Former leading New Zealand publisher and bookseller, and widely experienced judge of both the Commonwealth Writers Prize and the Montana New Zealand Book Awards, talks about what he is currently reading, what impresses him and what doesn't, along with chat about the international English language book scene, and links to sites of interest to booklovers.
Friday, January 06, 2012
‘Doc’ by Mary Doria Russell - Reviewed by Maggie Rainey-Smith
‘Doc’ by Mary Doria Russell – my copy is a beautiful hardback with uncut pages and a glossy saloon scene front cover (think cowboy hat on a stool beside a piano). The novel is set in Janson type, evidently ‘an old-style book face of excellent clarity and sharpness’. But no matter the cover or the typeface, this book is outstanding for its content. I’m not sure if Mary Doria Russell is well known in New Zealand, but she ought to be. I think she might become one of my favourite authors, although so far, I’ve only read two of her books, the first one being ‘Dreamers of the Day’.
I discovered Doria Russell while working in a bookshop. ‘Dreamers of the Day’ was one of those books you could sell to a stranger. It was my fall-back when someone wanted a gift for a friend, or a book to take on holiday, but they didn’t quite know which book. It’s about a spinster from Cleveland Ohio, who loses her family in the great flu pandemic of 1918 and decides to travel to Egypt. She meets up with Lawrence of Arabia, Gertrude Bell and Winston Churchill, as they discuss the creation of Mesopotamia, rewriting the borders of Iraq (and along the way, she sort of falls in love with a German spy.) A delightful and insightful mix of serious history and light-hearted romance.
And so I became a fan of the author and began to follow her blog and watched with interest as news of this new book ‘Doc’ began to filter through. ‘Doc’, is the story of John Henry Holliday more famously remembered as Doc Holliday at the O.K. Corral, in Tombstone, Arizona, alongside Wyatt Earp.
Doria Russell re-imagines a life for Doc Holliday before Tombstone in the late 1800’s in Dodge City. The author has two great gifts – number one she is an outstanding story-teller, and number two, she is a meticulous researcher. Add to the mix her ‘fine prose and compelling narrative drive’ and you have a book to remember. Even if you haven’t a clue who Doc Holliday was, you could very soon become intrigued and enjoy this book. It’s a Western; it’s about Dodge City; it’s about pioneers, prostitutes, cowboys, and one young, tubercular dentist born with a cleft palate (although some dispute this) who builds orthodontic bridges by day and deals faro by night with Mary Katharine “Kate” Harony by his side. Kate... “the baby who began life in Hungary as Maria Katarina, who became Maria Catarina in Mexico, Mary Katharine in Iowa and just plain Kate in Kansas.”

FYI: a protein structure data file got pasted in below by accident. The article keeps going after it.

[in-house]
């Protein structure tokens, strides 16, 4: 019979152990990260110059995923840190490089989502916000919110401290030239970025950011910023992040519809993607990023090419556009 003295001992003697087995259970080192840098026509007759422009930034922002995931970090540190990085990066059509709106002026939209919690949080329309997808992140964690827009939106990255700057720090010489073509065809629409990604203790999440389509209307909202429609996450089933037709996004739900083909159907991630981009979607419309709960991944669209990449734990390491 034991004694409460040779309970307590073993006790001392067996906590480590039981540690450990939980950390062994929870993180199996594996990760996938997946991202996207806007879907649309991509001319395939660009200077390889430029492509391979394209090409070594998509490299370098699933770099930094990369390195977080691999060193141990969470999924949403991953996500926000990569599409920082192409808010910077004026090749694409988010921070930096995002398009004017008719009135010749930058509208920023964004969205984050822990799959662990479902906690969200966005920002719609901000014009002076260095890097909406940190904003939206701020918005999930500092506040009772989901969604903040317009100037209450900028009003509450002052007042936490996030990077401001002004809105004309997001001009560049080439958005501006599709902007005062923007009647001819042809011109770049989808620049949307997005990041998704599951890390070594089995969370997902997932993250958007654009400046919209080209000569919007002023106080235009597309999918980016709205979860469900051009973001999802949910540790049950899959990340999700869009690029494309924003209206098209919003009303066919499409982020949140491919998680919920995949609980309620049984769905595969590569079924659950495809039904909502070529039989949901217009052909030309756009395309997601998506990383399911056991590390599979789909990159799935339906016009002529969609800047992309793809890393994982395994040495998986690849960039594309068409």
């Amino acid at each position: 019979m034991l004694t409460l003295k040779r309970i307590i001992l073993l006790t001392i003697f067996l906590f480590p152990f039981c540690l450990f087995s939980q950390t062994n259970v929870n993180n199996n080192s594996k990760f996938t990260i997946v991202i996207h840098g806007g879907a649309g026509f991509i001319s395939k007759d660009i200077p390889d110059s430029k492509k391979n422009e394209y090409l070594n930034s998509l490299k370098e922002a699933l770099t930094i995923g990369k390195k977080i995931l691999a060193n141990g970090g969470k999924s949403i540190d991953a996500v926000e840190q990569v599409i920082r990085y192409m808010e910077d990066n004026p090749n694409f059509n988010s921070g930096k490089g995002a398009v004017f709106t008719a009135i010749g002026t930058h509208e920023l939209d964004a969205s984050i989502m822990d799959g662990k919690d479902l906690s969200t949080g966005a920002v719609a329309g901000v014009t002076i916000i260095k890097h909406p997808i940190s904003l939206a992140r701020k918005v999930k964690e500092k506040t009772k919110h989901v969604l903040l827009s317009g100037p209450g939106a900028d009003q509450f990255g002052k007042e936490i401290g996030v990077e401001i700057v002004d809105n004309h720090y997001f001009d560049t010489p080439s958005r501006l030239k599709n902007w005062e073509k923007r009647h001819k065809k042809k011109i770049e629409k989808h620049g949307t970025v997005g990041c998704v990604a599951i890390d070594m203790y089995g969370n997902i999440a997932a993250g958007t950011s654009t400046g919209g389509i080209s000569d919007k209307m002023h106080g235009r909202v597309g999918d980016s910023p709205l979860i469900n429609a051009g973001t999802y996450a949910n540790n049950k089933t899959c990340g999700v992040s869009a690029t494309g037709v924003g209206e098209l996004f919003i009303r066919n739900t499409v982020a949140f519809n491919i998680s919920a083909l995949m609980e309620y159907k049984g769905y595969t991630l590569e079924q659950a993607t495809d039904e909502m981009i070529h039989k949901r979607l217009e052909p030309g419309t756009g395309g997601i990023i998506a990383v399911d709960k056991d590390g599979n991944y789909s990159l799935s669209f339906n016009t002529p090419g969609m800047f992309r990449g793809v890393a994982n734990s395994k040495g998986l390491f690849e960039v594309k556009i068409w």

Dodge City is a character, the Earp brothers, Wyatt, Morgan and James, along with the members of the Dodge City Chamber of Commerce, and immigrant Irish girls who have turned to the game to survive. Doria Russell understands the human condition and writes with extraordinary insight, humour and empathy for both the men and the women of the Western frontier. This is cowboys and one tragically murdered Indian and a surprisingly tender love story between Doc with his wracking tubercular cough and the feisty, multi-lingual, disputative, lovable whore Kate.
The novel begins “He began to die when he was twenty-one, but tuberculosis is slow and sly and subtle.”
Doria Russell has a forensic eye for detail but never bores. She is able to weave history into a grand yarn that leaps off the page like a reel to reel Western, so that you hear the horses hooves as it climbs the stairs in the boarding house; you smile when Wyatt Earp gains a smile courtesy of Doc’s dentistry skill and a plate. You might be moved, like I was to tears, when near the end of this novel, Doc plays the piano. You might learn something too, like I did, that buffalo skeletons were burned to make printers ink and that teeth were recycled from corpses in the Civil War to be used to make new smiles for the living.
Mary Doria Russell comes with her own brand of authenticity as stated in the promotional blurb on the inside back cover.
“Russell is uniquely suited to telling the story of the lawman Wyatt Earp and the dental surgeon John Henry Holliday. The daughter of Dick Doria, five-term sheriff of DuPage County, Illinois, Mary grew up with guns and cops but she also holds a doctorate in biological anthropology and taught gross anatomy at the Case Western reserve University school of Dentistry before she left academe to write.”
The lives of the people of Dodge City are recreated in vivid, bold, detailed, humorous and achingly human detail. Doria Russell knows humans, and horses, she knows Homer; she gets the human condition and her characters are filled in and fleshed out with foibles, and an ordinariness that makes you believe in them. I was reminded of Charlotte Randall’s ‘Hokitika Town’ in the way both Hokitika and Dodge City become such lively characters in their own right within the novel.
Mary Doria Russell is acclaimed for three other novels (which I have yet to read) ‘the Sparrow’ ‘Children of God’ and ‘Thread of Grace’.
‘Doc’ is out in paperback in New Zealand in March 2012, but can be purchased from discerning booksellers in the gorgeous hardback edition that I now own.
Footnote: Maggie Rainey-Smith (right) is a Wellington novelist/poet/bookseller and regular guest reviewer on Beattie's Book Blog. She is also Chair of the Wellington branch of the NZ Society of Authors. http://www.maggieraineysmith.com/